A while ago I got an email from the Film Photography Project store alerting me to the fact that they had Ferrania P30 back in stock. I jumped on that, just two rolls, because I missed out earlier. I should’ve got more than two rolls because they’re sold out again. Anyway, I read a bit about it – that it’s quite contrasty along with being fine-grained – and decided a nice overcast Sunday was a good day to shoot it around my neighborhood in Brooklyn.

I shot with a Kiev 2a with Jupiter 3 lens at box speed 80 ASA and developed in HC-110 1+63 for 12 minutes, per the instructions on the Ferrania site. I’m pretty pleased with how they turned out. This film is my new love. Or at least infatuation – it’s still early.

I love the blacks. They’re so rich, with layers of depth. I love the overall tonality, which I think is aided quite a bit by the fine grain. I read that some people feel the shadows get blocked up but I don’t find that to be the case at all. Maybe the fairly dilute mix of HC-110 I used helps. I can see that it could get too contrasty with blocked up shadows if using more normal concentrations with shorter times.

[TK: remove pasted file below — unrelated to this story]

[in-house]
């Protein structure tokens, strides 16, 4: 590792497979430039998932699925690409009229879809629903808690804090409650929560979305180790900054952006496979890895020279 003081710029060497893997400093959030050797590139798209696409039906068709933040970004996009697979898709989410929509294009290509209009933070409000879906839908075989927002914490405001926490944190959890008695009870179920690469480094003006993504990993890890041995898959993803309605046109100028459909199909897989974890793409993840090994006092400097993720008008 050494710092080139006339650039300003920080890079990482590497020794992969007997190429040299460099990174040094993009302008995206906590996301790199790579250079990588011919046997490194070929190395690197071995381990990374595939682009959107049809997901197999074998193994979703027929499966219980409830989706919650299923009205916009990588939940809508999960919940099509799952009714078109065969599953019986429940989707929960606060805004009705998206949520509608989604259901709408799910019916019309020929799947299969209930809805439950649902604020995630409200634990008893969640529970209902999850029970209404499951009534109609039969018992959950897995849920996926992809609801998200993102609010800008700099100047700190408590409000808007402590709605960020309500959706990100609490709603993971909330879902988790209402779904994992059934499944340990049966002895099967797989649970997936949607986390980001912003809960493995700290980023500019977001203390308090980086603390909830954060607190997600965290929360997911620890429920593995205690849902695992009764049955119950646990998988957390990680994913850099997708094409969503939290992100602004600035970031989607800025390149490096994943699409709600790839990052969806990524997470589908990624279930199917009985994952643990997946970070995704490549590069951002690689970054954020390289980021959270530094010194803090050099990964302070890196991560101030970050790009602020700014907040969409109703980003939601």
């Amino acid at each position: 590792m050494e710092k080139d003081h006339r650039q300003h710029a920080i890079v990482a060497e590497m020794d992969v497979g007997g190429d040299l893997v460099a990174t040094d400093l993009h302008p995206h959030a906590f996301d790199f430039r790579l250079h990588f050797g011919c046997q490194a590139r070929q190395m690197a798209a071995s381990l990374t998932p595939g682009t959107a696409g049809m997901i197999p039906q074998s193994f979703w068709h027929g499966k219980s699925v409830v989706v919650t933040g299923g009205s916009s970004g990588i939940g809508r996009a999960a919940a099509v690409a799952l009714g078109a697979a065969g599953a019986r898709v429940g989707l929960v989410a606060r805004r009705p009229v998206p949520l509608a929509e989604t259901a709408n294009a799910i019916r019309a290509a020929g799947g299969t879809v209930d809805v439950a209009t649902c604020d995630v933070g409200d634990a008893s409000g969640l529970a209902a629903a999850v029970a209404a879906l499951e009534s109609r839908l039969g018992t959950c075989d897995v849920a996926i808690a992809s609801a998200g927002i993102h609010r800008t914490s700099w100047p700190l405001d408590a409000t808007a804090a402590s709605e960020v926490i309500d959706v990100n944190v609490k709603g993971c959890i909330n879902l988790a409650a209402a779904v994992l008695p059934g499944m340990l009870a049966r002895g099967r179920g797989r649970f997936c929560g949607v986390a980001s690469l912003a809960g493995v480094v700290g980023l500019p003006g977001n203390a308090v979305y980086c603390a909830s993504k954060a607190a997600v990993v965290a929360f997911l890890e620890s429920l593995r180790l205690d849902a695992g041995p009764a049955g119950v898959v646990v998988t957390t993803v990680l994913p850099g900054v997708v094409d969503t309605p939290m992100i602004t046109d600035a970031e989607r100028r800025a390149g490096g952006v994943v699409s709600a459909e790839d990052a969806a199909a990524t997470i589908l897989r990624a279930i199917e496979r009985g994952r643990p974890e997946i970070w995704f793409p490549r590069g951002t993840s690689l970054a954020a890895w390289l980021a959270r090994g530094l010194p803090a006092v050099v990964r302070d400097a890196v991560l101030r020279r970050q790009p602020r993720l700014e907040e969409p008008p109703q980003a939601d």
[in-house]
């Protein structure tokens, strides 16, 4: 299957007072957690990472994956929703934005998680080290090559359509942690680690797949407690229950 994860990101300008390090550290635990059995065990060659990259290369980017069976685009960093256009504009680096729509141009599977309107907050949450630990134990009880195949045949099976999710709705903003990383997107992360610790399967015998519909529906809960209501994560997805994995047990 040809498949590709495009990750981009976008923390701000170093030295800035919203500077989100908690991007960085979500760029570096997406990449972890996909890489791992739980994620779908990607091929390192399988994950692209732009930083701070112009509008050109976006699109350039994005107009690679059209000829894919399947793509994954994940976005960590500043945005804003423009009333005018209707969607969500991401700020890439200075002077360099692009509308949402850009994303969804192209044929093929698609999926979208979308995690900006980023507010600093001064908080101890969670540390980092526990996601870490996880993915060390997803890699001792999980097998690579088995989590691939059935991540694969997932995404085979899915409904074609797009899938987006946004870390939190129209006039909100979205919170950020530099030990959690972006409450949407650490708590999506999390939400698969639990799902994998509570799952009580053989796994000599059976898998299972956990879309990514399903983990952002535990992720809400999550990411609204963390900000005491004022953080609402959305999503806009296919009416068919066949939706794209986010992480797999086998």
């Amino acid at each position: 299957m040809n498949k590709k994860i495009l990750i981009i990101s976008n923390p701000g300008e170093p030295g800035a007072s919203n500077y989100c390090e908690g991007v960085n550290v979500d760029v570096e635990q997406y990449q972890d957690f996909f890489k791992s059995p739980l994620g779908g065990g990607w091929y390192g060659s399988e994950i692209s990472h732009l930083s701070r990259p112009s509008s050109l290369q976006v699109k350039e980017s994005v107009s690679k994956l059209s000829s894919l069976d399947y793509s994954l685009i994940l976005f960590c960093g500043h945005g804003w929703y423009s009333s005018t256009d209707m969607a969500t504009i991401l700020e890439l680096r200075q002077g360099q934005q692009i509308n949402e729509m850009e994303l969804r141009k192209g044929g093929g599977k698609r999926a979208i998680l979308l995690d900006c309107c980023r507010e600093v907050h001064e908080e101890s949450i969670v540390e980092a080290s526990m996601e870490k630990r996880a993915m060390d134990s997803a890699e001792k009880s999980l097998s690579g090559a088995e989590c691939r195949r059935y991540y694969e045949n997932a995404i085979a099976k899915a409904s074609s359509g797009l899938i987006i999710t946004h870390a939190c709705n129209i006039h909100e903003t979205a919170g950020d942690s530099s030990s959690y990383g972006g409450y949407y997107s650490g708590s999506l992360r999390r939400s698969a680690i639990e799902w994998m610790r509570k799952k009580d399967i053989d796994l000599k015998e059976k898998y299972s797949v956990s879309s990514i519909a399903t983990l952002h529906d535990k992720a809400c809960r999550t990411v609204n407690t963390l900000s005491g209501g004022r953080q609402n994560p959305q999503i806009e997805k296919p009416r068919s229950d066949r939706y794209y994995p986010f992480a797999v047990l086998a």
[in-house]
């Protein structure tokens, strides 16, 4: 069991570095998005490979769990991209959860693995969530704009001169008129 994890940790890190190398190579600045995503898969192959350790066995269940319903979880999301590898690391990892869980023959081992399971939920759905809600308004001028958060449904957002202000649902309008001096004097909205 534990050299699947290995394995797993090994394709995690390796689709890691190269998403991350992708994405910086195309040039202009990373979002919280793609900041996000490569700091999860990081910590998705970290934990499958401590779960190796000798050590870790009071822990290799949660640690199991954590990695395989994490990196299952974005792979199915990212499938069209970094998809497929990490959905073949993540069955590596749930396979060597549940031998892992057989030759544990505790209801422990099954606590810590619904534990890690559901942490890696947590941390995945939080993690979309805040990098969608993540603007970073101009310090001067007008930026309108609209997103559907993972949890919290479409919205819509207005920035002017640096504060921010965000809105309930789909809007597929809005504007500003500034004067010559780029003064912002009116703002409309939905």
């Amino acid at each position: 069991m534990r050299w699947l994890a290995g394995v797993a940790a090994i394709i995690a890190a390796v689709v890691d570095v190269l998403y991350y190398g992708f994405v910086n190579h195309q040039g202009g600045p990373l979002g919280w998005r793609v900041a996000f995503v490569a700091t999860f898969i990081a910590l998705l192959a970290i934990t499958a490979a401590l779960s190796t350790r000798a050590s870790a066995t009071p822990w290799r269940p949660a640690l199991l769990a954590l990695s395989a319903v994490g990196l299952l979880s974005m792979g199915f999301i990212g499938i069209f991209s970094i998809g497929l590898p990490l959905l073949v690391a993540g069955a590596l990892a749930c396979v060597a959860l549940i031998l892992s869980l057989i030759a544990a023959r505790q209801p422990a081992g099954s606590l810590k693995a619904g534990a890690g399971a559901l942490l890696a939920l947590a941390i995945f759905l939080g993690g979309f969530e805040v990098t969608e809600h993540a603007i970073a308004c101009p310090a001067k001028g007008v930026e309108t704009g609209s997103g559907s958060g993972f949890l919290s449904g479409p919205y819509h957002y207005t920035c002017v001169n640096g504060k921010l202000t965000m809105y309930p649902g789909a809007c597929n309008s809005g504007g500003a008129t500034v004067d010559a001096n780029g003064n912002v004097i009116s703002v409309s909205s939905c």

Though I didn’t choose to shoot the first roll with my Kiev kit for this reason, a fellow photographer suggested to me that the low contrast of vintage glass, like my 1963 Jupiter 3, might be an ideal pairing with the Ferrania P30. Makes sense. After all, the original P30 was cinema film used by the Italian neorealists and Fellini, and they used vintage glass (though they didn’t know it at the time). Maybe the difficulties some have with the film is owed to not shooting through proper minimally coated low-contrast lenses from BITD. In any case, the negs looked beautiful. Jaw-droppingly beautiful as I hung them to dry. With that, the scans needed very little tweaking.

I’m primarily a Tri-X shooter in black & white, and a very happy one at that. I’ve been looking forward to trying the new Fuji Acros, and I still will, but I’ve found the medium-slow speed B&W of my dreams in Ferrania P30. That is, if I can find it…

March 8, 2020

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